By now, we know that Bill Hwang was a mentor to Cathie Wood and that both investors had a penchant for bringing religion into their investing methodology, as we noted in a report we published days ago.
But a new Bloomberg piece shines even more light as to how close Wood and Hwang were in the investing world. A new report that details how Hwang lost $20 billion in 2 days also highlights how he was "on the same trajectory" as Wood.
For example, in 2016, Hwang was invited to a weekend retreat put on by Princeton Theological Seminary that was set up to "connect Christians in finance". The Saturday keynote dinner that weekend featured Wood, who was then a startup manager and and an adviser to the ministry.
After then, Hwang became an investor in Wood's firms, and "Archegos and ARK collaborated on industry research," the report notes. Hwang is "a backer" of Wood's, as we pointed out last week. Wood, like Hwang, holds Bible study meetings in her office.
While pitching a Google thesis in 2019, Hwang said: “God also cares about fair price, because the scripture said God hates wrong scales. My company does a little bit, our part, bringing a fair price to Google stock. Is it important to God? Absolutely.”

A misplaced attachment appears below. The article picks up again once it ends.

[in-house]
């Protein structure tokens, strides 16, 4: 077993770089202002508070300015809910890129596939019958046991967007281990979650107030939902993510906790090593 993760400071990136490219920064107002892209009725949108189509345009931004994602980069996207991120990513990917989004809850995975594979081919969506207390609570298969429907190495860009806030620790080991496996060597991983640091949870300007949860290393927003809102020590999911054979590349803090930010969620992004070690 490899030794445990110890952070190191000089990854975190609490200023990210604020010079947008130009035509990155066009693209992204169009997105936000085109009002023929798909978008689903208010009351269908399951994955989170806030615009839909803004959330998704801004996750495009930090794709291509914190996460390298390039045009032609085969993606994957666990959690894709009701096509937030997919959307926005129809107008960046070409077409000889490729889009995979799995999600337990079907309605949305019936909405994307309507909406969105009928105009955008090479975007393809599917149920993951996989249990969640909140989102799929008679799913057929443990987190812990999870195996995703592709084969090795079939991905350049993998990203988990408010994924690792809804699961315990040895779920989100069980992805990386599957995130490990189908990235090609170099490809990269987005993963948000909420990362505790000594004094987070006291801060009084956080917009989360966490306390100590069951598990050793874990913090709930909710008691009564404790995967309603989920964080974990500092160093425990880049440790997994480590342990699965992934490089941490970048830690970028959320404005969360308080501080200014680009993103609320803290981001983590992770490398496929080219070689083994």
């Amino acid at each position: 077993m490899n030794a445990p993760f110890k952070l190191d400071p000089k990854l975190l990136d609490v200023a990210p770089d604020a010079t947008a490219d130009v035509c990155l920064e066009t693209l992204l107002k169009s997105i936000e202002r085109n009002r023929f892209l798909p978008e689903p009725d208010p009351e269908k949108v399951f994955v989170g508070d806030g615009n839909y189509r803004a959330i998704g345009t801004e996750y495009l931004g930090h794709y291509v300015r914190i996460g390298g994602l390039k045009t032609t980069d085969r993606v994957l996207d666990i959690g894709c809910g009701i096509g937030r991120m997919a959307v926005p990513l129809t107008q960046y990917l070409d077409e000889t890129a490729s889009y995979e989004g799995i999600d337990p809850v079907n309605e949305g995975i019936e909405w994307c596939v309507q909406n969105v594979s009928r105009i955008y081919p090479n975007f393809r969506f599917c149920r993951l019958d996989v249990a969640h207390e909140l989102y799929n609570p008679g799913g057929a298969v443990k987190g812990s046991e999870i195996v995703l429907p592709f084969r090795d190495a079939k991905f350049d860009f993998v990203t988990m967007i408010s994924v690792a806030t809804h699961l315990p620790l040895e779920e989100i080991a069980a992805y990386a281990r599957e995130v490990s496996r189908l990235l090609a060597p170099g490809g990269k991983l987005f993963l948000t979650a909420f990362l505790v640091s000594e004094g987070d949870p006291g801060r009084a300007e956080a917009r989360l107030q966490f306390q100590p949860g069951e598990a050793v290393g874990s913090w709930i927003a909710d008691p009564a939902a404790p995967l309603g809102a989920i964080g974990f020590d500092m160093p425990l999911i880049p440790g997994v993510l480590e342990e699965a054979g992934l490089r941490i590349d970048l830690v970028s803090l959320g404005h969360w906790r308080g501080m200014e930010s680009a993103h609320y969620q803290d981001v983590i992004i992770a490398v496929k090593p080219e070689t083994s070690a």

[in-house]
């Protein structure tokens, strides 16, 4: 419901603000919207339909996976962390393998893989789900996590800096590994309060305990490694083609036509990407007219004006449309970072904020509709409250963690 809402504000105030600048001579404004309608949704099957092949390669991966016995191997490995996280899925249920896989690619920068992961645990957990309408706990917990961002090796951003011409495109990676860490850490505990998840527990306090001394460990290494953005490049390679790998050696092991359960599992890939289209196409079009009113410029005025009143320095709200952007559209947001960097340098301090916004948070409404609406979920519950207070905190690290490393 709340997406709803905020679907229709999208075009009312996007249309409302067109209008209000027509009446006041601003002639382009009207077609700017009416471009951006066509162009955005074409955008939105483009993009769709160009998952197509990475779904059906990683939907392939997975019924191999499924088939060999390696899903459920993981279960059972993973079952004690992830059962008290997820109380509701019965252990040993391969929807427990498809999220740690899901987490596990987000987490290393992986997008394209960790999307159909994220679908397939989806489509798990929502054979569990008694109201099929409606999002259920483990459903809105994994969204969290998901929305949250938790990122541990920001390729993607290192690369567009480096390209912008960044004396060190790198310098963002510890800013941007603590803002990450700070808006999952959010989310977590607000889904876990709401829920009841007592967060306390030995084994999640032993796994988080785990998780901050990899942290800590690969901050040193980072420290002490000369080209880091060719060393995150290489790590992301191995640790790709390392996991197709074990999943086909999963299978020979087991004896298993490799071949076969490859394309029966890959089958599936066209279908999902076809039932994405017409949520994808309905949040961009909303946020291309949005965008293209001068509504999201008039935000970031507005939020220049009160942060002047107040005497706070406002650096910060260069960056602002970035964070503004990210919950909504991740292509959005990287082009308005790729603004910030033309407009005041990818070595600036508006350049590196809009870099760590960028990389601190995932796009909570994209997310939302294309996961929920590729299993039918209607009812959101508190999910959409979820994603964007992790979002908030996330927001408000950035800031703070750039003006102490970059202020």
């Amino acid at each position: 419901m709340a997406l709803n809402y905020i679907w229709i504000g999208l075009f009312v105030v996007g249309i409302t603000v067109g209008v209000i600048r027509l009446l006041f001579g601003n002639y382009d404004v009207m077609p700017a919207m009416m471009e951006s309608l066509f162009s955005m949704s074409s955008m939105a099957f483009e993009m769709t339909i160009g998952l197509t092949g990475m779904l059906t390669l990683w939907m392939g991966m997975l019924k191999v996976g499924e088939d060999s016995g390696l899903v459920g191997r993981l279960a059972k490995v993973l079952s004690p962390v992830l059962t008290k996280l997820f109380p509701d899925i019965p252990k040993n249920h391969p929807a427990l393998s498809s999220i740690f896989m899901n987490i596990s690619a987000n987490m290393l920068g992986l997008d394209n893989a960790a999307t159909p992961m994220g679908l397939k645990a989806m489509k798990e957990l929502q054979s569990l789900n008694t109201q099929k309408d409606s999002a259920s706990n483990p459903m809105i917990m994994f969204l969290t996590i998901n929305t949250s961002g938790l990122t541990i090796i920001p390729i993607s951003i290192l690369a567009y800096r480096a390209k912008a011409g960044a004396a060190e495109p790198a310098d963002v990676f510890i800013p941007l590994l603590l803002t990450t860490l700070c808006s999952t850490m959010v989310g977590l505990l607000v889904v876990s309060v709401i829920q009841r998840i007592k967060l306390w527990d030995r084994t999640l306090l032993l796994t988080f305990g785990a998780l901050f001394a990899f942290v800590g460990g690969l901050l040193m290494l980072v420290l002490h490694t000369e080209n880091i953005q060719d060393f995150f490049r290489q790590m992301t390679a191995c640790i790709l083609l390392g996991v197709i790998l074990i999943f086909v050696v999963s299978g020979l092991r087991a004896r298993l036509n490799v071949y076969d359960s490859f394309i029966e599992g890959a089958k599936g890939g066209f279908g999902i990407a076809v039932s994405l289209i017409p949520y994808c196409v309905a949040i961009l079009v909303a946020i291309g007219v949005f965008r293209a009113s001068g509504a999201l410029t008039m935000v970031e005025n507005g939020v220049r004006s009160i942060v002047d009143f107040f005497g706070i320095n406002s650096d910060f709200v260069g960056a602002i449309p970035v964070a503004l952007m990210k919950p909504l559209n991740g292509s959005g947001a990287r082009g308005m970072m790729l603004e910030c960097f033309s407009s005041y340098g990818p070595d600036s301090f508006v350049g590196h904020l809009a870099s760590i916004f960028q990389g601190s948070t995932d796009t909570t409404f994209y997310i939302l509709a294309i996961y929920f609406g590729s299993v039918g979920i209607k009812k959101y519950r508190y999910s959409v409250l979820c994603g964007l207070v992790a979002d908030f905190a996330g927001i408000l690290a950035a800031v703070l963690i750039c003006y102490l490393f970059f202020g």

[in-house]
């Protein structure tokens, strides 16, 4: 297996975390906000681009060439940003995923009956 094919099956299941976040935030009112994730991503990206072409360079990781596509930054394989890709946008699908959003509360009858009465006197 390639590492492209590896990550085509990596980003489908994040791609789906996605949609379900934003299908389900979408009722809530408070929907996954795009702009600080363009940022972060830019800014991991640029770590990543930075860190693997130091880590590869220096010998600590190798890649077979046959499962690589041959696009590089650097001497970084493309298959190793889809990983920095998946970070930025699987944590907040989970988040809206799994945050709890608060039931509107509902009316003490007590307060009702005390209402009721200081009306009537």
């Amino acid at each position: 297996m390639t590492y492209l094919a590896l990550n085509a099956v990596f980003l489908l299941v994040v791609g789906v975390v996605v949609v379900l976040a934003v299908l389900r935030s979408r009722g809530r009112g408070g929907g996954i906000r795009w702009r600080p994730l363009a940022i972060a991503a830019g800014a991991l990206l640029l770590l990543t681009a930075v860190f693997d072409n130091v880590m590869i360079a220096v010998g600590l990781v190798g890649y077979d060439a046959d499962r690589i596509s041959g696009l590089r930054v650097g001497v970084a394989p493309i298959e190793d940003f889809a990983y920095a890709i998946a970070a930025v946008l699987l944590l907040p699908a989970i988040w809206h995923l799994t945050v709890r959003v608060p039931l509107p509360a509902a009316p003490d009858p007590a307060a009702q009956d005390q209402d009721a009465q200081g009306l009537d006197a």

At one point, Hwang "appeared to be channeling the same thesis as Wood" with his stock selections, the report says. And now, they don't mean gamma squeezes - they said Hwang was targeting "technological disruption."
And while we ultimately know the fate of Hwang's firm, Cathie Wood is still flying high. In fact, it was reported this week that Goldman Sachs is taking a page out of her playbook by planning to create the Future Consumer Equity ETF, which seeks to focus on technology, lifestyle and values of the younger generation.
It's Goldman's first actively managed equity ETF, the type of security Wood found success with in her flagship ARKK ETF.
Todd Rosenbluth, director of ETF research for CFRA Research, said: “Given the success of Ark in the past year, many asset managers are seeking to tap into growing investor demand for actively managed equity ETFs using in-house expertise.”
80% of global ETF investors are looking to increase their exposure to thematic products this year, the report notes. For Wood, whose recent strategy appears to be having her ETFs buy up her own ETFs and heavily concentrating herself in relatively illiquid names, she better hope that the survey is right.
Otherwise it truly could be a "Jesus take the wheel" type moment - as Bill Hwang recently experienced.